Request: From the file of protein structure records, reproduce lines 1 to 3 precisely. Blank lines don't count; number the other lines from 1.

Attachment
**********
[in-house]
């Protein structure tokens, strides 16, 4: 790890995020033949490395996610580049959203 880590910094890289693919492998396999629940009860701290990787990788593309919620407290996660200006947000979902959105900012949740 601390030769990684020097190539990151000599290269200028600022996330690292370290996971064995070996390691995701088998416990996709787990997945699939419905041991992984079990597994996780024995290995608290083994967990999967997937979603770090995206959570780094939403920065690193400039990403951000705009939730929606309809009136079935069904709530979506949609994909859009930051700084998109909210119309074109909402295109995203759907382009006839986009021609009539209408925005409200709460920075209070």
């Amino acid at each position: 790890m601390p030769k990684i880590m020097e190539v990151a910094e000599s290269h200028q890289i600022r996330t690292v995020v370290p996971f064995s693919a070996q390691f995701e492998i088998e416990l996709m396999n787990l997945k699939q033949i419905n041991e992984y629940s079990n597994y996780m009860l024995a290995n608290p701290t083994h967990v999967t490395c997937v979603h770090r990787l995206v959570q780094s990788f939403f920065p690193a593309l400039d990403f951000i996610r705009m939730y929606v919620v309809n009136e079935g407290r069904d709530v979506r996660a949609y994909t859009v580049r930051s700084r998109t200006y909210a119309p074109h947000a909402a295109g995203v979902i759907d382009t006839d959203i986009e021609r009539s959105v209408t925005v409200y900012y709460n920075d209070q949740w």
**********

[in-house]
């Protein structure tokens, strides 16, 4: 790890995020033949490395996610580049959203 880590910094890289693919492998396999629940009860701290990787990788593309919620407290996660200006947000979902959105900012949740 601390030769990684020097190539990151000599290269200028600022996330690292370290996971064995070996390691995701088998416990996709787990997945699939419905041991992984079990597994996780024995290995608290083994967990999967997937979603770090995206959570780094939403920065690193400039990403951000705009939730929606309809009136079935069904709530979506949609994909859009930051700084998109909210119309074109909402295109995203759907382009006839986009021609009539209408925005409200709460920075209070």
């Amino acid at each position: 790890m601390p030769k990684i880590m020097e190539v990151a910094e000599s290269h200028q890289i600022r996330t690292v995020v370290p996971f064995s693919a070996q390691f995701e492998i088998e416990l996709m396999n787990l997945k699939q033949i419905n041991e992984y629940s079990n597994y996780m009860l024995a290995n608290p701290t083994h967990v999967t490395c997937v979603h770090r990787l995206v959570q780094s990788f939403f920065p690193a593309l400039d990403f951000i996610r705009m939730y929606v919620v309809n009136e079935g407290r069904d709530v979506r996660a949609y994909t859009v580049r930051s700084r998109t200006y909210a119309p074109h947000a909402a295109g995203v979902i759907d382009t006839d959203i986009e021609r009539s959105v209408t925005v409200y900012y709460n920075d209070q949740w």